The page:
I can’t say I read all that many books over the Christmas break – just too much to do. But coming back to the university before the students, gave me an opportunity to catch up on many picture books, both fiction and nonfiction. Here are a few highlights that I’m recommending:
Picture books – Fiction
Chewy Louie by Howie Schneider (823 SCH57C 2000 PIC BK): Maybe I’m just projecting with this one (two kittens in my house, one who will try to eat just about anything) but I really could relate to the dilemma this family has with a young dog that literally chews the house to bits. Suggested for grades K-3.
Earth to Clunk by Pam Smallcomb (823 SM19E PIC BK): Ever have to do
something you just didn’t want to do? Meet the ‘hero’ of Earth to Clunk. Required to write to an alien pen pal from Quazar, this young boy sends him all sorts of repugnant things, including his bossy older sister. The alien in return also sends fairly bizarre things to Earth. Not until the alien doesn’t write does the boy realize how much he enjoyed his correspondence. Humorous story that ends well for all. Suggested for grades 1-3.
We’re to the second year anniversary of the devastating earthquake to hit
. We have a group of children playing with a soccer ball made of rolled rags, restore faith in an adult who has lost faith that life is slowly getting better. Though a little didactic the book might be useful in the classroom. Haiti
I broke my trunk by Mo Willems (823 W666I2 PIC BK)
Another story in this series about Piggie and his friend, Gerald. Find out how Gerald the elephant breaks his trunk. It’s a long, crazy, hilarious story that could happen to anyone. Suggested for grades K-2.
The trials and tribulations in making a best friend are told in this neat little story about 1st grader Lily and 2nd grader Tamika. Sometimes these things just don’t work out the way you want. Suggested for grades K-3.
Those shoes by Maribeth Boelts (823 B621T PIC BK)
Good story about fitting in and being empathic. Jeremy is keen to wear the same hightops that all the other kids in school are wearing. But, after his Grandmother tells him they can’t afford them, he uses his own money to buy a second-hand pair that is too small. Eventually, he give the shoes to another boy with smaller feet, who seems to be even poorer than Jeremy is. Suggested for grades 2-5.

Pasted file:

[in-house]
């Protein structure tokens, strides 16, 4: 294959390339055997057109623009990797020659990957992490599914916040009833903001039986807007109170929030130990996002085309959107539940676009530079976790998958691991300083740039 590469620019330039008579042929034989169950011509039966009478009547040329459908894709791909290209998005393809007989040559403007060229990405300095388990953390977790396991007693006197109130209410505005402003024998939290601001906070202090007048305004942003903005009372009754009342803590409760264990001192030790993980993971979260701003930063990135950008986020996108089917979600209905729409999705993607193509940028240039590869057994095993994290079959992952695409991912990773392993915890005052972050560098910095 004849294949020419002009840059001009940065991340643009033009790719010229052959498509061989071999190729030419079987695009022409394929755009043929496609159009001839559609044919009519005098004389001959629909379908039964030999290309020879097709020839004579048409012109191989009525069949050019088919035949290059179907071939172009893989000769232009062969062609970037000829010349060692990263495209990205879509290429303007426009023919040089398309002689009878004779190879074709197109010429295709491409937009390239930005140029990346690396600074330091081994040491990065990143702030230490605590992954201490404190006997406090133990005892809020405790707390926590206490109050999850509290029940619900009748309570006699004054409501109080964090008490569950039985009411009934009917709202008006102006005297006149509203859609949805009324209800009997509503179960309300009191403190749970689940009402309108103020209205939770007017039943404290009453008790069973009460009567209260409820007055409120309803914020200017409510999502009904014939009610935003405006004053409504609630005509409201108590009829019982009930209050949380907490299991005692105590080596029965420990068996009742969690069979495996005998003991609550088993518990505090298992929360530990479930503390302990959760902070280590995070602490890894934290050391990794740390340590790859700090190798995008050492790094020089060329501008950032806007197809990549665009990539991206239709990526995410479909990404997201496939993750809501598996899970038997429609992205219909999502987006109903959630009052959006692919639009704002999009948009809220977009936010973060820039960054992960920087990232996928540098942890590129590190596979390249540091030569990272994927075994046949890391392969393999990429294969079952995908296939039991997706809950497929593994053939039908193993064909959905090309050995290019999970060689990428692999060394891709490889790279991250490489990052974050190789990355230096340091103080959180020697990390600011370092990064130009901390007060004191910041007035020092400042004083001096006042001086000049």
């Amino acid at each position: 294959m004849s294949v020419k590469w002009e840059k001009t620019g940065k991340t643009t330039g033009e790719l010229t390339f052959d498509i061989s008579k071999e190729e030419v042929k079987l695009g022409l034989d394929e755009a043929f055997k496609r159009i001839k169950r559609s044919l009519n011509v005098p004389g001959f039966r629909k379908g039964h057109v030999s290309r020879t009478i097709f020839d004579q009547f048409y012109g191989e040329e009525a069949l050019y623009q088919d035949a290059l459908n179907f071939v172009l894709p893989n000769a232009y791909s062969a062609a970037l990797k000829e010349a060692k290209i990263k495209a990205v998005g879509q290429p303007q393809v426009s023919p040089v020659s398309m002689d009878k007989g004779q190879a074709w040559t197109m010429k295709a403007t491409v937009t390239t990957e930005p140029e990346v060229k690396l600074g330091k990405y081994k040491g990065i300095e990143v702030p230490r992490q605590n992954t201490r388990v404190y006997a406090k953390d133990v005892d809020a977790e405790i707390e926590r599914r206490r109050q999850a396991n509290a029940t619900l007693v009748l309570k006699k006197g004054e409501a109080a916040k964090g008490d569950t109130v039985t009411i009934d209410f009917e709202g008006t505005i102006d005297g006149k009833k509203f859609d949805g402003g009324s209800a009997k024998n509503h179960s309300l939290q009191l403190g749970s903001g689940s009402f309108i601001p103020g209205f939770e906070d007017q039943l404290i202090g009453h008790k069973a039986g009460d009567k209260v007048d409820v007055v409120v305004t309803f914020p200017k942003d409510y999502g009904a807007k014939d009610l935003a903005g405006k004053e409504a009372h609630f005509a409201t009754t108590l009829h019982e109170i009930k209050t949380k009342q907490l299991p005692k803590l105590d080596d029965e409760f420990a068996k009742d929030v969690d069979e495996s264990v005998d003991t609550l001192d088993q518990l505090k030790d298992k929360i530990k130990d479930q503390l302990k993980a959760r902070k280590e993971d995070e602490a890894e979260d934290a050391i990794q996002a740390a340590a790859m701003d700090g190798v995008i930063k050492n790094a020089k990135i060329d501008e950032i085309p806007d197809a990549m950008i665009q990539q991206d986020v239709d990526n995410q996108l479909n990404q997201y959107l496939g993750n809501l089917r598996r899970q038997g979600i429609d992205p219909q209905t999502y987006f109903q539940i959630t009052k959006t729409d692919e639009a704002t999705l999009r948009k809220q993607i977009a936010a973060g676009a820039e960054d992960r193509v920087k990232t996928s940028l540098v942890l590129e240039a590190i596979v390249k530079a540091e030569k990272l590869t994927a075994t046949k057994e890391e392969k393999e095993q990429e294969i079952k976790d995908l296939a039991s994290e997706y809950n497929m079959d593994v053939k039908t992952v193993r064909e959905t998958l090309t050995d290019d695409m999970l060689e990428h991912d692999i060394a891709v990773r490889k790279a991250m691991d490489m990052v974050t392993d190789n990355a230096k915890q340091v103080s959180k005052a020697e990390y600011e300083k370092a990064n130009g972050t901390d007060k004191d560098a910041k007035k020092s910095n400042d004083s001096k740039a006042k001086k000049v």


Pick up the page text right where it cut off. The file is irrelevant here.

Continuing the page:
Picture books – Nonfiction
Beautiful photographs are paired with beautiful poems about a variety of birds. Suggested for grades 1-6.
A collection of free-verse poems written collaboratively with the author and children from
Latin America about their pets. Interesting and funny. Suggested for grades K-3.
The format of the book contributes to the funny way to learn about the plural forms of some nouns. Foot become feet, mouse become mice, die becomes dice, etc. Suggested for grades K-2.
Imagine your disappointment when you dream of being a beautiful ballerina in a beautiful ballet but then are cast as a squid! for your first recital. Good thing Ivy and Bean have each other to get through this one. Suggested for grades 2-4.
Miss Peregrine’s home for peculiar children by Ransom Riggs (823 R4485M FIC)
It’s all very odd – mysterious death of grandfather, crazy stories told by same grandfather, strange photographs of children doing strange things living half way across the world – What’s a guy to do but go check it out for himself? Good adventure/action/fantasy. The photographs are included and are great fun. Suggested for grades 7 and up.
Savvy by Ingrid Law (823 L411S FIC)
This one came up as recommend on Anita Silvey’s Children’s Book-A-Day Almanac. A tale of a quirky family who develop ‘powers’ when they turn 13. Mib’s 13th birthday is here and she can hardly wait to find out what hers is to be. Unexpected trouble happens when her father is in a car accident and she tries (with help from her brothers and a couple of soon-to-be friends) to visit him while in hospital. Suggested for grades 5-7.